|Left to Right: NIH Director Francis Collins, Moderator Ann Kellan, MIT’s Angela Belcher|
|Left to Right: Tim Bresnahan, Anesh Chopra, Michael Greenstone, Glenn Hutchins and Tyler Cowen|
Brookings’ Hamilton Project is about America flourishing, to use the term of positive psychologists. This morning’s symposium on Capitol Hill was entitled “PhD’s, Policies and Patents: Innovation and America’s Future”. I stayed as long as I could through the first two sessions.
NIH Director Francis Collins had two really interesting ideas that are relevant to what we do at Krasnow. The first is the notion that “the genome is a bounded set of information”. Of course that is what gives power to bioinformatics (Mason gave birth to what I believe was the US’s first degree program in this field). But it also shows the way to Collins second big idea: “hypothesis limited research”. This of course in contrast to the Popperian hypothesis-based research. In other words, use the boundedness of the genome to discover the full set of answers to a scientific question (e.g.: tell me all of the genes expressed by a pyramidal neuron).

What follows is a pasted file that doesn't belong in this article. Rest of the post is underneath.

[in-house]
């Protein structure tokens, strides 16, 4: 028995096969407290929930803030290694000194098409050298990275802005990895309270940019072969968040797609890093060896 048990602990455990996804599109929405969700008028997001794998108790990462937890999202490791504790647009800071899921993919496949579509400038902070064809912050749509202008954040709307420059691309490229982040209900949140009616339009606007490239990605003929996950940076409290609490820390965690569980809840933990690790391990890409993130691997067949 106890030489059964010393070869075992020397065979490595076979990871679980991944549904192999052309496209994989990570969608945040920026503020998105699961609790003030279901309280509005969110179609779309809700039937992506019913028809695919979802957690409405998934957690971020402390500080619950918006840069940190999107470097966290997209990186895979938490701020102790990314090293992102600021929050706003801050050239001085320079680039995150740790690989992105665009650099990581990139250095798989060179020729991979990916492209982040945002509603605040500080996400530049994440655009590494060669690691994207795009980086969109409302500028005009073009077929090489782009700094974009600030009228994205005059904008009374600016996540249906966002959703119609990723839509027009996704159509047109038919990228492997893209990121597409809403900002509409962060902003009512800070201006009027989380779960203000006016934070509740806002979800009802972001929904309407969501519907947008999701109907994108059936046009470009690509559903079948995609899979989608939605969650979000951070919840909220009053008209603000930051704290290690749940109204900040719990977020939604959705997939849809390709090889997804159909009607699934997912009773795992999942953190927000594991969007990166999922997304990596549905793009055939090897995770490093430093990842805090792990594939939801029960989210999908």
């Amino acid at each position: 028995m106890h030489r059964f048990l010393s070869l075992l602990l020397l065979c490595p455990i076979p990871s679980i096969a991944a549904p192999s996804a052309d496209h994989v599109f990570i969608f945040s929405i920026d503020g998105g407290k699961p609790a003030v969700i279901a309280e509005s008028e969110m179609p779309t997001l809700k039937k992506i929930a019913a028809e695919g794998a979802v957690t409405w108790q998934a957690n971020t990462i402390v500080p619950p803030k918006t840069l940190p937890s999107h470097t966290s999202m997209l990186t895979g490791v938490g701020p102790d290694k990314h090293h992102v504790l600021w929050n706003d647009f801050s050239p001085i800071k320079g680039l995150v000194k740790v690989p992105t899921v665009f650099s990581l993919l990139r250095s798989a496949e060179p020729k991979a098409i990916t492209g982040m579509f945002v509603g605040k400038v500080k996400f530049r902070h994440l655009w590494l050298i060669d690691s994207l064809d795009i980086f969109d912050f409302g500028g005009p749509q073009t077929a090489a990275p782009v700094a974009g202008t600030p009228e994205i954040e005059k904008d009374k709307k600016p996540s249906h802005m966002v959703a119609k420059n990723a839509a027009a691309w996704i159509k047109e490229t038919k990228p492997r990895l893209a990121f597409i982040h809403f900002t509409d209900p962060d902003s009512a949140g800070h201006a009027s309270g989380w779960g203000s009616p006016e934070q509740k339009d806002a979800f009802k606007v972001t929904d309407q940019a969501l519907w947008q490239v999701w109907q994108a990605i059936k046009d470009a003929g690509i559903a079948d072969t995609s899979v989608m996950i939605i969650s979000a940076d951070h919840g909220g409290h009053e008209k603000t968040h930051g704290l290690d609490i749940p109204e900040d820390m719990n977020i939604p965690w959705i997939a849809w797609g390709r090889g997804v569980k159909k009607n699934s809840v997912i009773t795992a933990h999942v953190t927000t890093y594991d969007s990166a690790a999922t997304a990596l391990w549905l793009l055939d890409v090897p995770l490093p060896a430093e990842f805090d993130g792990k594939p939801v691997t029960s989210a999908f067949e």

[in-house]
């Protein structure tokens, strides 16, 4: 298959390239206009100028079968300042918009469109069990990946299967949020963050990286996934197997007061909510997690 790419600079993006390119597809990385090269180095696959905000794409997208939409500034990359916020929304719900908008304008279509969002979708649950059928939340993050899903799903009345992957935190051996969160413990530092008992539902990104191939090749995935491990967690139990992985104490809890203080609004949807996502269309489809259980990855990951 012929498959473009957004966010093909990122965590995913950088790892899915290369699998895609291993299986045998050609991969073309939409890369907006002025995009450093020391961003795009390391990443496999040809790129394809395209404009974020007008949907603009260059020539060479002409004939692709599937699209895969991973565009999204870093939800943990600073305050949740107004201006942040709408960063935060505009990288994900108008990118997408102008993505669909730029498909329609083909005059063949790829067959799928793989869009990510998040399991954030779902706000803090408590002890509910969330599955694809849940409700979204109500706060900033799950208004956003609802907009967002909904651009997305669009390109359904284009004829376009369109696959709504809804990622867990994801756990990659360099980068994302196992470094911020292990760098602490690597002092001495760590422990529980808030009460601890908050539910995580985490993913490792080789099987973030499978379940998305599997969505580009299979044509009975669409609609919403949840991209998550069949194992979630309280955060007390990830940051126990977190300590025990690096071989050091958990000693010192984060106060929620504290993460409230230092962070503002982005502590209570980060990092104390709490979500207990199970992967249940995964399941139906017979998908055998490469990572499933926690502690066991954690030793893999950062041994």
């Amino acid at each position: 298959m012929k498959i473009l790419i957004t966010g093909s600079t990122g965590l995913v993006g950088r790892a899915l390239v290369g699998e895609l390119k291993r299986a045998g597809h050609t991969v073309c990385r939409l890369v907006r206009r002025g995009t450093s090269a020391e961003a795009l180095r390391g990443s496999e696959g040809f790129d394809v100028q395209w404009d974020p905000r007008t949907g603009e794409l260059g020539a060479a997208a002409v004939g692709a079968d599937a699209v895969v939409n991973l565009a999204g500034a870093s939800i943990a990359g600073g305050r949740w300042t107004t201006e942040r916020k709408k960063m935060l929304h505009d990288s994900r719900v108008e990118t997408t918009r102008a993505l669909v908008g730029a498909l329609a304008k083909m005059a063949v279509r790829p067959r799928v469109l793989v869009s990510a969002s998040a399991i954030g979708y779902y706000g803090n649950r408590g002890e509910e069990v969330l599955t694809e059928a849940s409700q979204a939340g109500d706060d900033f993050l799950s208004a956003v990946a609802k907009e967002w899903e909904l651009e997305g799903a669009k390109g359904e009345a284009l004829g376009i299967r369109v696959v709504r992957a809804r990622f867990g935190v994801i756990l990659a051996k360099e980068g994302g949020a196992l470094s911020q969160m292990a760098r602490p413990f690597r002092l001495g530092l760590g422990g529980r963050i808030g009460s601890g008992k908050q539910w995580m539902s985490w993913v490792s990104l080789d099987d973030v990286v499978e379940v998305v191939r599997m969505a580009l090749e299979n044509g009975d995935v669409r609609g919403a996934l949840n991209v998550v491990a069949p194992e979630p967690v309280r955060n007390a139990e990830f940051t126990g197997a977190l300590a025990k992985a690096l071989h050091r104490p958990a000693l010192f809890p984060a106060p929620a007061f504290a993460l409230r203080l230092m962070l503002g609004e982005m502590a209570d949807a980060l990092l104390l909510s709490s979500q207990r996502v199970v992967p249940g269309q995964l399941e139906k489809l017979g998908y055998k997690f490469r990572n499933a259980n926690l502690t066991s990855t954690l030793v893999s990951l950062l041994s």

Chopra had another interesting idea: that we lack an instrumented medical system, educational system and power grid. In other words, policy makers can’t get at the real-time granular and aggregated data. He also characterized the Administration (where he serves as CTO) as an “impatient convener”. Well, with the debt limit crisis coming to a critical phase, I’d say that’s a pretty accurate description of what the President’s got in front of him over the next four weeks.
Finally, my colleague Tyler Cowen went beyond his new book, The Great Stagnation, and talked about an agenda for studying historical episodes where great innovation has taken place (his example is late 19th century Hungary) without obvious prerequisites being met.
I also ran into Krasnow Advisory Board Member, Elizabeth Marincola.
All told, an interesting morning.